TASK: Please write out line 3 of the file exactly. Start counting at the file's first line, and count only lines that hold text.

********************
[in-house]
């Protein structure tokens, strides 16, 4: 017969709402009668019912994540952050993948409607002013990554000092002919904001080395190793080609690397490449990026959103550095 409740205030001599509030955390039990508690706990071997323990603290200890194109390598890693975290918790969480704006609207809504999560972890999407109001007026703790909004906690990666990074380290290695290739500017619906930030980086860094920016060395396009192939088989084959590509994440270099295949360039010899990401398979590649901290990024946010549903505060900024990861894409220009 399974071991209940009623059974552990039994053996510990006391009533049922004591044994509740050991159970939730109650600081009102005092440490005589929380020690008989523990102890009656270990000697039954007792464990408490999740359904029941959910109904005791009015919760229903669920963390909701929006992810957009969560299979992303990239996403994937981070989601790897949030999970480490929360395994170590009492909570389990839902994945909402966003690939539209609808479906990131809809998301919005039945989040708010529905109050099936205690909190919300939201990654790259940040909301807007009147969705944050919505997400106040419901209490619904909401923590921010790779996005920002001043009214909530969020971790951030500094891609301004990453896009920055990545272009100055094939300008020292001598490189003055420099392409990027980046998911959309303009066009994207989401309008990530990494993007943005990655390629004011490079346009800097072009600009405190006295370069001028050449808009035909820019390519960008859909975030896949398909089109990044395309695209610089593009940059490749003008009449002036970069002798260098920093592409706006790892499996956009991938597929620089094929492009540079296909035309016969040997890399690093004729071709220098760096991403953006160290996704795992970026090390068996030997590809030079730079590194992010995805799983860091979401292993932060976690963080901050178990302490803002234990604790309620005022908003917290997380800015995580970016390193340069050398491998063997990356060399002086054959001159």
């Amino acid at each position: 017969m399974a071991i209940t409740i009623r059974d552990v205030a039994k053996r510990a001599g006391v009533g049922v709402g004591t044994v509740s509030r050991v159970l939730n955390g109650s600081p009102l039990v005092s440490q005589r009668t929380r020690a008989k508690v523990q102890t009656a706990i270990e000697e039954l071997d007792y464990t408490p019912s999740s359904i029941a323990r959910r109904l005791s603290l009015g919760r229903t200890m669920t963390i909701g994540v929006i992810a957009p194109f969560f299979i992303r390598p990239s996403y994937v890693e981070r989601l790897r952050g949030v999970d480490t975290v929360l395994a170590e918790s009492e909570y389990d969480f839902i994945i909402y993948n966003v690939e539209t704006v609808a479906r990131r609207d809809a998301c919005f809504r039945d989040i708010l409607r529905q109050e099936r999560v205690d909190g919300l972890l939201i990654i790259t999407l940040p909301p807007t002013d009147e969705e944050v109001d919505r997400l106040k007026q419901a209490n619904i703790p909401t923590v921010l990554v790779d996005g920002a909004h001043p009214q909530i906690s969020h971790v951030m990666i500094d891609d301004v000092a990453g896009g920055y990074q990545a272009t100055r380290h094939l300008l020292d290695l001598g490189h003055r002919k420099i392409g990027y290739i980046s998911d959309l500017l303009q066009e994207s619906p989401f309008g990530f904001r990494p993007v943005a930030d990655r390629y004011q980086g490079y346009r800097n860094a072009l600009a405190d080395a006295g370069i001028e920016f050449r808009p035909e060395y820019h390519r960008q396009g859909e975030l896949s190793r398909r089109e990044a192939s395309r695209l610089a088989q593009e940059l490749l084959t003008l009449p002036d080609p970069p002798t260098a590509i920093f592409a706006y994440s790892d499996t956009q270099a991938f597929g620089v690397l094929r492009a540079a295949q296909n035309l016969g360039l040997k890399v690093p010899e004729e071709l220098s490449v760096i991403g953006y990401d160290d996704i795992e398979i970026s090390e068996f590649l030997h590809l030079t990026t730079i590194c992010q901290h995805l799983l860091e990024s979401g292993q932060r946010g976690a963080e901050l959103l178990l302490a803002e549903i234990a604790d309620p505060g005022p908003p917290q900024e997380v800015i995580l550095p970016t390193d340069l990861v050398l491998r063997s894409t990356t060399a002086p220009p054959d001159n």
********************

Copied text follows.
């Amino acid at each position: 017969m399974a071991i209940t409740i009623r059974d552990v205030a039994k053996r510990a001599g006391v009533g049922v709402g004591t044994v509740s509030r050991v159970l939730n955390g109650s600081p009102l039990v005092s440490q005589r009668t929380r020690a008989k508690v523990q102890t009656a706990i270990e000697e039954l071997d007792y464990t408490p019912s999740s359904i029941a323990r959910r109904l005791s603290l009015g919760r229903t200890m669920t963390i909701g994540v929006i992810a957009p194109f969560f299979i992303r390598p990239s996403y994937v890693e981070r989601l790897r952050g949030v999970d480490t975290v929360l395994a170590e918790s009492e909570y389990d969480f839902i994945i909402y993948n966003v690939e539209t704006v609808a479906r990131r609207d809809a998301c919005f809504r039945d989040i708010l409607r529905q109050e099936r999560v205690d909190g919300l972890l939201i990654i790259t999407l940040p909301p807007t002013d009147e969705e944050v109001d919505r997400l106040k007026q419901a209490n619904i703790p909401t923590v921010l990554v790779d996005g920002a909004h001043p009214q909530i906690s969020h971790v951030m990666i500094d891609d301004v000092a990453g896009g920055y990074q990545a272009t100055r380290h094939l300008l020292d290695l001598g490189h003055r002919k420099i392409g990027y290739i980046s998911d959309l500017l303009q066009e994207s619906p989401f309008g990530f904001r990494p993007v943005a930030d990655r390629y004011q980086g490079y346009r800097n860094a072009l600009a405190d080395a006295g370069i001028e920016f050449r808009p035909e060395y820019h390519r960008q396009g859909e975030l896949s190793r398909r089109e990044a192939s395309r695209l610089a088989q593009e940059l490749l084959t003008l009449p002036d080609p970069p002798t260098a590509i920093f592409a706006y994440s790892d499996t956009q270099a991938f597929g620089v690397l094929r492009a540079a295949q296909n035309l016969g360039l040997k890399v690093p010899e004729e071709l220098s490449v760096i991403g953006y990401d160290d996704i795992e398979i970026s090390e068996f590649l030997h590809l030079t990026t730079i590194c992010q901290h995805l799983l860091e990024s979401g292993q932060r946010g976690a963080e901050l959103l178990l302490a803002e549903i234990a604790d309620p505060g005022p908003p917290q900024e997380v800015i995580l550095p970016t390193d340069l990861v050398l491998r063997s894409t990356t060399a002086p220009p054959d001159n």